Croatia’s oldest and largest national park is perhaps the country’s most prominent feature. While it won’t be directly on your next sailing route, it is undoubtedly worth the detour inland.
Known worldwide by travelers, nature lovers, and photographers lucky enough to snap one of Mother Nature’s best works of art, Plitvice Lakes is no stranger to the spotlight. Though that’s not surprising, as 16 cascading waterfalls flow over dense forest vegetation, tucked into a mountainous region to form a picturesque backdrop the best CGI in films would find challenging to replicate.
This 295-sqm karst and forest landscape looks as though fairies rule it, a dreamland that is so pristine it could be one of the world's wonders. Plitvice Lakes National Park is a force to be reckoned with.
Croatia’s most-visited national park is also the only natural value in the country to be included in the UNESCO World Heritage List, inducted in 1979. Situated between the Mala Kapela and Lička Plješivica mountain ranges, this national park lies within Lika-Senj and Karlovac counties.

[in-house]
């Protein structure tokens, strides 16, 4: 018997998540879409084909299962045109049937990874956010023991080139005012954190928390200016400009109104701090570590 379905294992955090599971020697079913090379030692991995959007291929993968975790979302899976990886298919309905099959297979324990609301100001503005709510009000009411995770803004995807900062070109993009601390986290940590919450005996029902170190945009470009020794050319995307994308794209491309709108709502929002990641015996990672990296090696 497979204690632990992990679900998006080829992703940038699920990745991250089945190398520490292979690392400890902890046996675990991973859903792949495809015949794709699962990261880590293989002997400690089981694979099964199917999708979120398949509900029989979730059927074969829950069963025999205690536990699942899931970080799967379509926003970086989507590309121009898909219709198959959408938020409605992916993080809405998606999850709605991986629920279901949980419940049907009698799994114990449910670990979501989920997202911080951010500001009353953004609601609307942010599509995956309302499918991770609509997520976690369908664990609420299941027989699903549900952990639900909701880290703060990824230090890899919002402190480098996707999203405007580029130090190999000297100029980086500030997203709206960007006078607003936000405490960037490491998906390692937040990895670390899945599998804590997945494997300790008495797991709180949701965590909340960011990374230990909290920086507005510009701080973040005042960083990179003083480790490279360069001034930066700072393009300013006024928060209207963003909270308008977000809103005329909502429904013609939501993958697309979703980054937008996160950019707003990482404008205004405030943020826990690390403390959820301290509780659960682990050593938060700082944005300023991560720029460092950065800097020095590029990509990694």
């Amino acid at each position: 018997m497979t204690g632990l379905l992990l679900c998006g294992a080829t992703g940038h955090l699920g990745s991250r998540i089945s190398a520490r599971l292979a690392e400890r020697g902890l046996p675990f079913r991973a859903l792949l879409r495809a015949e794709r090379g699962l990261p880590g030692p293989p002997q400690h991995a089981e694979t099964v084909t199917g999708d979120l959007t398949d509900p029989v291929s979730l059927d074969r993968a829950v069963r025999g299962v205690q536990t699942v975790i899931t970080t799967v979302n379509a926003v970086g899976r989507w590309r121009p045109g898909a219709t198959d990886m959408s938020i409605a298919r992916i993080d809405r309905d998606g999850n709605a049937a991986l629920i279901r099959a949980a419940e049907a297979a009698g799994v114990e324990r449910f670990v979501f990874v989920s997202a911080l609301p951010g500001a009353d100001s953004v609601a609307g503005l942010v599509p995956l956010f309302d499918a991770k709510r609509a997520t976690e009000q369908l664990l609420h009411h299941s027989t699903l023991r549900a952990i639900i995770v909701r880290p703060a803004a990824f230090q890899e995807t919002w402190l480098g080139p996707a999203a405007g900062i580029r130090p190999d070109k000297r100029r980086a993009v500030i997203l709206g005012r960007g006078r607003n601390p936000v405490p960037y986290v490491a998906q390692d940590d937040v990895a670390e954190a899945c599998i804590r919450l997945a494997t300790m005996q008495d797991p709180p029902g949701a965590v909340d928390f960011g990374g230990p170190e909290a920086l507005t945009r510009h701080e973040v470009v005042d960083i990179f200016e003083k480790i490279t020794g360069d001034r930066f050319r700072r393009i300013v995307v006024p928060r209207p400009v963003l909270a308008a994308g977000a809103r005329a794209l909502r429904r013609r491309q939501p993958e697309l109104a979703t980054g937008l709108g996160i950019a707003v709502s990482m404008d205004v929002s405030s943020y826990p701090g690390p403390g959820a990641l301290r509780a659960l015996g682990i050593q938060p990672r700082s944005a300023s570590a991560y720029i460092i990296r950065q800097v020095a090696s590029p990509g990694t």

The Plitvice Lakes National Park area and its surroundings have been inhabited since prehistoric times thanks to its resources, including water, forests, flora and fauna, and natural shelters. The Japodes were the first to live in this area from the 12th to the 1st century BC. The Romans then took over and ruled for over six centuries. The Goths came in the 4th century AD, and the Avars before the Croats arrived in the 7th century.
Romanized Japods and Croats mixed in this area in the Middle Ages, when we saw the erection of medieval fortifications. The first Turks came at the end of the 14th century, and Ottoman rule prevailed in the Plitvice area for over two centuries. Ongoing battles left this area deserted and desolate in the 16th century, with most of its population fleeing to other places for safety.